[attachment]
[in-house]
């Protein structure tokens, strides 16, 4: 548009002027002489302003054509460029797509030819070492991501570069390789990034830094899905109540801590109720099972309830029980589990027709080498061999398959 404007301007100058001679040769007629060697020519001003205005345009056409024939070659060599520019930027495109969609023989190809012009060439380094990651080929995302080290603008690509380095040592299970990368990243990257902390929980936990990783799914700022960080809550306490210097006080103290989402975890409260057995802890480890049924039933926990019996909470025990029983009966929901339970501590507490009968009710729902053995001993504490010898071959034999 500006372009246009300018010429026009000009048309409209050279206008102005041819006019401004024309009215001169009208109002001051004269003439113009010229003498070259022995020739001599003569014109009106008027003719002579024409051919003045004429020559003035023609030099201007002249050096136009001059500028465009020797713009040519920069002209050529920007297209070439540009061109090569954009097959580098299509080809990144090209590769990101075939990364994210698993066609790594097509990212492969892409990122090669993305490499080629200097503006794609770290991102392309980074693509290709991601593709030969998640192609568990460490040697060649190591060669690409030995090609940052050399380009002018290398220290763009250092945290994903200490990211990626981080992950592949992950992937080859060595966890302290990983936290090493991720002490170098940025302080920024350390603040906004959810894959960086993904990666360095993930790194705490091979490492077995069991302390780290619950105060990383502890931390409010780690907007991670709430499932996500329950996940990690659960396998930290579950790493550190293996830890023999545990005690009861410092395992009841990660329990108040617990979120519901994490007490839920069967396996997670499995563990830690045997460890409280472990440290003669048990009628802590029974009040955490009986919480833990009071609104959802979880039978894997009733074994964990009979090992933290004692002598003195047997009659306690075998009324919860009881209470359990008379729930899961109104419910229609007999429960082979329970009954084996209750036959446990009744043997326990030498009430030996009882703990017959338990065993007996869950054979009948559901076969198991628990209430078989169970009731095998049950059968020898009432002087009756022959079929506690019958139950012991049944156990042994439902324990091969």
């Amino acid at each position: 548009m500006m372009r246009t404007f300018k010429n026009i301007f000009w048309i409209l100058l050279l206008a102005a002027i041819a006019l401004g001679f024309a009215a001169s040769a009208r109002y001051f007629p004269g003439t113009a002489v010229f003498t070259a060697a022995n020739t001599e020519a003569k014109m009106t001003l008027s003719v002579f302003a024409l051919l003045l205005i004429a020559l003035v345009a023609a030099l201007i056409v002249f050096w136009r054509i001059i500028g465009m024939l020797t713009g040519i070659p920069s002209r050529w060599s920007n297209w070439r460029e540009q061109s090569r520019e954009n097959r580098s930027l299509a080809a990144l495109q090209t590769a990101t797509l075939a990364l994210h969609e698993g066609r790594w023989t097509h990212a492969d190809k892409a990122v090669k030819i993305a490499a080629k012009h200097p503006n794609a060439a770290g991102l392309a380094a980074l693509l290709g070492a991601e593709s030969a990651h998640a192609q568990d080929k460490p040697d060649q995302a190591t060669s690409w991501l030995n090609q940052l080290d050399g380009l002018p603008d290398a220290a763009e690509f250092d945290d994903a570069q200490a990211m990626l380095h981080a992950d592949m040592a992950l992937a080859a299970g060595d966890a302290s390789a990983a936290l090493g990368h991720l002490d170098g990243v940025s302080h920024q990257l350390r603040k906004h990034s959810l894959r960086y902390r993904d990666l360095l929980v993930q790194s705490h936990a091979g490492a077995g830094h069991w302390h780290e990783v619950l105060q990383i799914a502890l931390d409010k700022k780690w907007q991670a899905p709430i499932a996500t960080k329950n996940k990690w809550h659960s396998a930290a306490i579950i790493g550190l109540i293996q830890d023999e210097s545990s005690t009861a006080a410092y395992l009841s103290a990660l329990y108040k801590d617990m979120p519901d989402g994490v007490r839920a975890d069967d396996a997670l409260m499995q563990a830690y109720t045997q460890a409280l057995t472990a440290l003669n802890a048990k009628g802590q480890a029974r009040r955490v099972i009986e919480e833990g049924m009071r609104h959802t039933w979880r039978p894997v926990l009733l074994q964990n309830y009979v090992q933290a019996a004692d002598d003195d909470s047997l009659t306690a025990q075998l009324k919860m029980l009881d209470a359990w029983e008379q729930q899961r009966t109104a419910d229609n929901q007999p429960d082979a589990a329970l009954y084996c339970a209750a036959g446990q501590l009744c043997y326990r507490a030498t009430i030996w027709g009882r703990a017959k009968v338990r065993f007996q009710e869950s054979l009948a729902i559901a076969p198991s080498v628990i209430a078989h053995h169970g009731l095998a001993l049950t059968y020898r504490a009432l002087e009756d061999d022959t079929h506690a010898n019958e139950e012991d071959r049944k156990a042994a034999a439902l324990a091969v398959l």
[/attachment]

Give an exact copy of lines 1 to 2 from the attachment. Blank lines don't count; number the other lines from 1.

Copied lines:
[in-house]
């Protein structure tokens, strides 16, 4: 548009002027002489302003054509460029797509030819070492991501570069390789990034830094899905109540801590109720099972309830029980589990027709080498061999398959 404007301007100058001679040769007629060697020519001003205005345009056409024939070659060599520019930027495109969609023989190809012009060439380094990651080929995302080290603008690509380095040592299970990368990243990257902390929980936990990783799914700022960080809550306490210097006080103290989402975890409260057995802890480890049924039933926990019996909470025990029983009966929901339970501590507490009968009710729902053995001993504490010898071959034999 500006372009246009300018010429026009000009048309409209050279206008102005041819006019401004024309009215001169009208109002001051004269003439113009010229003498070259022995020739001599003569014109009106008027003719002579024409051919003045004429020559003035023609030099201007002249050096136009001059500028465009020797713009040519920069002209050529920007297209070439540009061109090569954009097959580098299509080809990144090209590769990101075939990364994210698993066609790594097509990212492969892409990122090669993305490499080629200097503006794609770290991102392309980074693509290709991601593709030969998640192609568990460490040697060649190591060669690409030995090609940052050399380009002018290398220290763009250092945290994903200490990211990626981080992950592949992950992937080859060595966890302290990983936290090493991720002490170098940025302080920024350390603040906004959810894959960086993904990666360095993930790194705490091979490492077995069991302390780290619950105060990383502890931390409010780690907007991670709430499932996500329950996940990690659960396998930290579950790493550190293996830890023999545990005690009861410092395992009841990660329990108040617990979120519901994490007490839920069967396996997670499995563990830690045997460890409280472990440290003669048990009628802590029974009040955490009986919480833990009071609104959802979880039978894997009733074994964990009979090992933290004692002598003195047997009659306690075998009324919860009881209470359990008379729930899961109104419910229609007999429960082979329970009954084996209750036959446990009744043997326990030498009430030996009882703990017959338990065993007996869950054979009948559901076969198991628990209430078989169970009731095998049950059968020898009432002087009756022959079929506690019958139950012991049944156990042994439902324990091969």